On May 7, the International Crisis Group, a think tank, published a report assessing response to COVID-19 pandemic by Moscow-backed authorities in Georgia’s occupied territories – Abkhazia and Tskhinvali Region/South Ossetia.
The Crisis Group argued that the pandemic posed significant threat for residents of both Abkhazia and Tskhinvali region – plagued with medical supply shortages, ailing economies and international isolation.
According to the Crisis Group, Abkhaz and Tskhinvali authorities – both backed by Moscow – chose to respond to the public health crisis in different ways.
The think tank highlighted, that while Sokhumi sought to secure international aid to address the shortage in essential medical supplies, Tskhinvali did not budge from its self-imposed isolation, denying access to the occupied region to all but a single relief organization.
Coronavirus Pandemic in Tskhinvali Region
Crisis Group said Tskhinvali region is “at greatest risk” in terms of tackling the pandemic. “A significant part of the population – 17 % – is elderly,” it wrote, adding that “hospitals are severely under-equipped,” and one of the few physicians in the region “refused” to work due to lack of basic protective equipment.
Tskhinvali authorities prohibited movement to and from Georgia proper in February, arguing that “this step was necessary to prevent the virus from spreading,” the Crisis Group noted.
The think tank said Russia – main benefactor of separatist authorities – ceased exporting medical supplies to the region in early March, because of its own soaring domestic demand. The Crisis cited a “local official,” who told that “disinfectant was in short supply,” and that Tskhinvali authorities appealed to local clothing makers “to sew masks and protective gowns for medics.”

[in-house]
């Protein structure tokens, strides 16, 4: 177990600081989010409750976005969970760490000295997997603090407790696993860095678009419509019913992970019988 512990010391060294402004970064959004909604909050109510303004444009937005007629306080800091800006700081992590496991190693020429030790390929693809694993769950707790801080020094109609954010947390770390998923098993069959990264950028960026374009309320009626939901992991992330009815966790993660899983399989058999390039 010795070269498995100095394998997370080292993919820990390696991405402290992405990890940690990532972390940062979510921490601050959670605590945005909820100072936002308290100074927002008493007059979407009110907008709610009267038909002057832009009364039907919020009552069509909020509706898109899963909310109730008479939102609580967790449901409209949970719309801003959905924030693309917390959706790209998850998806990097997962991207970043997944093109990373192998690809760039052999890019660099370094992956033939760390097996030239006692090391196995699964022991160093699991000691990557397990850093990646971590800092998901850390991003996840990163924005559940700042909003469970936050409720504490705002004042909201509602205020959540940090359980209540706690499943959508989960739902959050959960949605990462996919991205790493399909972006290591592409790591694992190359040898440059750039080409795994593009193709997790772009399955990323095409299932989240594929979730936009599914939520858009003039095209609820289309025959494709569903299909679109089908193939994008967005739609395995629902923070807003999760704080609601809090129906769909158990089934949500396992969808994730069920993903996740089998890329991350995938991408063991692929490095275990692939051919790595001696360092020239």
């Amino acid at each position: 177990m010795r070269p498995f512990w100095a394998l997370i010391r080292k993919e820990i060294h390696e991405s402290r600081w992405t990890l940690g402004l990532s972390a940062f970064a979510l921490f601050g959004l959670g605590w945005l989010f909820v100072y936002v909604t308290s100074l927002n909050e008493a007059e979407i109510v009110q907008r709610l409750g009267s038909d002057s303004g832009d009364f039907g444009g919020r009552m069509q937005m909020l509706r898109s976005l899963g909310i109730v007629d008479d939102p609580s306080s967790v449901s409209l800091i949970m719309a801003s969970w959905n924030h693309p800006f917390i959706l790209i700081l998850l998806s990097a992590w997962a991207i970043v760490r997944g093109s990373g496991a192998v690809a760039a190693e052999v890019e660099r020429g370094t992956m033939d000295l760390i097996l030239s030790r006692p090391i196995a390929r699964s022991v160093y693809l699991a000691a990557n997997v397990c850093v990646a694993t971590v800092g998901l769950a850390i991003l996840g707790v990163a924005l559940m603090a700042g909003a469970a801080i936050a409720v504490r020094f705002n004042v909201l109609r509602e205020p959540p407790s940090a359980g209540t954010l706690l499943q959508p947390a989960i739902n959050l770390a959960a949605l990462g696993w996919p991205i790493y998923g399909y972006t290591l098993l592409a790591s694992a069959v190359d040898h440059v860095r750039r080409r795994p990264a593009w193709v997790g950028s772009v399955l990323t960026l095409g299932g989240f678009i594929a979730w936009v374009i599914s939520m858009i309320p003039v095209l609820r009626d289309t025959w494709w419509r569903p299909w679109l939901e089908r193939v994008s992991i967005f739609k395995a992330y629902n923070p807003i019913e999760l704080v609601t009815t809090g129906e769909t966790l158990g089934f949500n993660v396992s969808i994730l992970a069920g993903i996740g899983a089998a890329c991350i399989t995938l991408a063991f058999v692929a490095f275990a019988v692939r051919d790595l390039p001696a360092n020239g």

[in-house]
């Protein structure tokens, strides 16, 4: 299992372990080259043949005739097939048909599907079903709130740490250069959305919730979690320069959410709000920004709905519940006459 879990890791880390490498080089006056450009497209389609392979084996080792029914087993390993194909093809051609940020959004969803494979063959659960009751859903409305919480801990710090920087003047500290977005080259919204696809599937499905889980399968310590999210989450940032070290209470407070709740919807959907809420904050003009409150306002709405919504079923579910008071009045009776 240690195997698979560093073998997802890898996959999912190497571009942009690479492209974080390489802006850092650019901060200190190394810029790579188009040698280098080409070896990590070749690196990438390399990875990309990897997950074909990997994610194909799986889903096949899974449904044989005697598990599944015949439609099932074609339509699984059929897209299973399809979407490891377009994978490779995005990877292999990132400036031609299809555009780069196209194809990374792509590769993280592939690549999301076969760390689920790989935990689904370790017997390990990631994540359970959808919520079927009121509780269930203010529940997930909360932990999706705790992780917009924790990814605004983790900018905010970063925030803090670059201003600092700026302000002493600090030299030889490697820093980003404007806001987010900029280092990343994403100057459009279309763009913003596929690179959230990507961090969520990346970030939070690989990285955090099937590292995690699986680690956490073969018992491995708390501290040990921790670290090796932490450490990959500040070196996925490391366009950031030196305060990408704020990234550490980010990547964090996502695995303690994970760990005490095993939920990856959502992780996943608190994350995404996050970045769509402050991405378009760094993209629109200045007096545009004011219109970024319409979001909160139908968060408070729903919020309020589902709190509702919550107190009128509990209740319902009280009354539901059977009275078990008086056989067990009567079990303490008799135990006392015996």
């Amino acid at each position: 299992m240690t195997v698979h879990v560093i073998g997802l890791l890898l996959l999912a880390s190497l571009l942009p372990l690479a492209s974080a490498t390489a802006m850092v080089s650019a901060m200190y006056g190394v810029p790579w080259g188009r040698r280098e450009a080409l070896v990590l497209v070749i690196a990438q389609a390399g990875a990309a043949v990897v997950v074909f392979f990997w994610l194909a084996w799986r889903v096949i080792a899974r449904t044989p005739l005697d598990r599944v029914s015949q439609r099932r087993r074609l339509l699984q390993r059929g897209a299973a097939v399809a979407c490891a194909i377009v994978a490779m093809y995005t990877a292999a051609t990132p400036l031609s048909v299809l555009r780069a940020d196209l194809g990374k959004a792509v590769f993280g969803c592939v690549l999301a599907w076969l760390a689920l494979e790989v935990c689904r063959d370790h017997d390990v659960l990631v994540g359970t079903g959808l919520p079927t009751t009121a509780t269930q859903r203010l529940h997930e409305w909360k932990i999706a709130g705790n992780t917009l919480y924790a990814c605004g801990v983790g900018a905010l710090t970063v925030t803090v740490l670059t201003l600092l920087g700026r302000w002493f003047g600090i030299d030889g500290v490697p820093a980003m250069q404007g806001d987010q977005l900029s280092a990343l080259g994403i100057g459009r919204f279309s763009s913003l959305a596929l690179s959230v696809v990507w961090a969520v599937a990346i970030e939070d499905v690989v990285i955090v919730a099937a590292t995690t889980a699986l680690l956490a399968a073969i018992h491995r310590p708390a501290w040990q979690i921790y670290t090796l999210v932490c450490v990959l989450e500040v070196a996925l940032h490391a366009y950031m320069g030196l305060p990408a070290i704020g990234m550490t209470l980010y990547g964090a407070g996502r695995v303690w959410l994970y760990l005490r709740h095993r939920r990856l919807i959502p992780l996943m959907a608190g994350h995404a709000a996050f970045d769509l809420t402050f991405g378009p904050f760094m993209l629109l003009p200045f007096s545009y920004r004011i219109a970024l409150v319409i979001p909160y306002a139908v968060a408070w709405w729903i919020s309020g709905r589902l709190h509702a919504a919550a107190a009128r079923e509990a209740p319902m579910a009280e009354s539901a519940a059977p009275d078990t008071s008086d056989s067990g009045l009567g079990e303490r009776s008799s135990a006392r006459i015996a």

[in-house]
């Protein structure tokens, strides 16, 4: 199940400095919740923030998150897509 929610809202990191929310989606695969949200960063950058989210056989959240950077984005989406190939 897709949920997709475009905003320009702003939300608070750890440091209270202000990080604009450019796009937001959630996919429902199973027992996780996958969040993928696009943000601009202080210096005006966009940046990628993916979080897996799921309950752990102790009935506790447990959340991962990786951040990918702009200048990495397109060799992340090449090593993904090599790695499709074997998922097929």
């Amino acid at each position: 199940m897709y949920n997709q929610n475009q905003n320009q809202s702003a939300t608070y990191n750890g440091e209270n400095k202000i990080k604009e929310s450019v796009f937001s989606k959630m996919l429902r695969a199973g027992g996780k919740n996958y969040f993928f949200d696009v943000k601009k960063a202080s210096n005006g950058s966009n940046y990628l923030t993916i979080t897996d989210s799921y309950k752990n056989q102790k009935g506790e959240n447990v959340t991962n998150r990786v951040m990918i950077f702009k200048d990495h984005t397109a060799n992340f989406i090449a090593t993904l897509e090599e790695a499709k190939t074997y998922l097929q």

The Crisis Group called attention to the fact that most of region’s healthcare personnel had not been trained “for years, lacking even the know-how to operate 26 ventilators delivered from Russia.”
It noted that the illegally deployed Russian military base “swiftly imposed strict rules,” including nightly curfews in a bid to protect the servicemen from the spread of the virus. “Russian soldiers now don masks and gloves,” said the think tank.
The Crisis Group assessed Moscow-backed Tskhinvali authorities’ response to the pandemic as “slow.” It noted that, despite public health risks, Tskhinvali leader Anatoly Bibilov delivered a “state address” attended by hundreds of locals on March 25, and allowed to carry on with a youth wrestling tournament conducted on March 22-25. “Schools and universities remained open later than anywhere else in the South Caucasus,” the think tank wrote.
The think tank mentioned the efforts by the International Committee of the Red Cross (ICRC) aimed at mitigating the dire humanitarian situation in the occupied region, adding that it had already provided supplies to the local jail and planned to deliver food and masks to elderly residents, “including in remote villages.”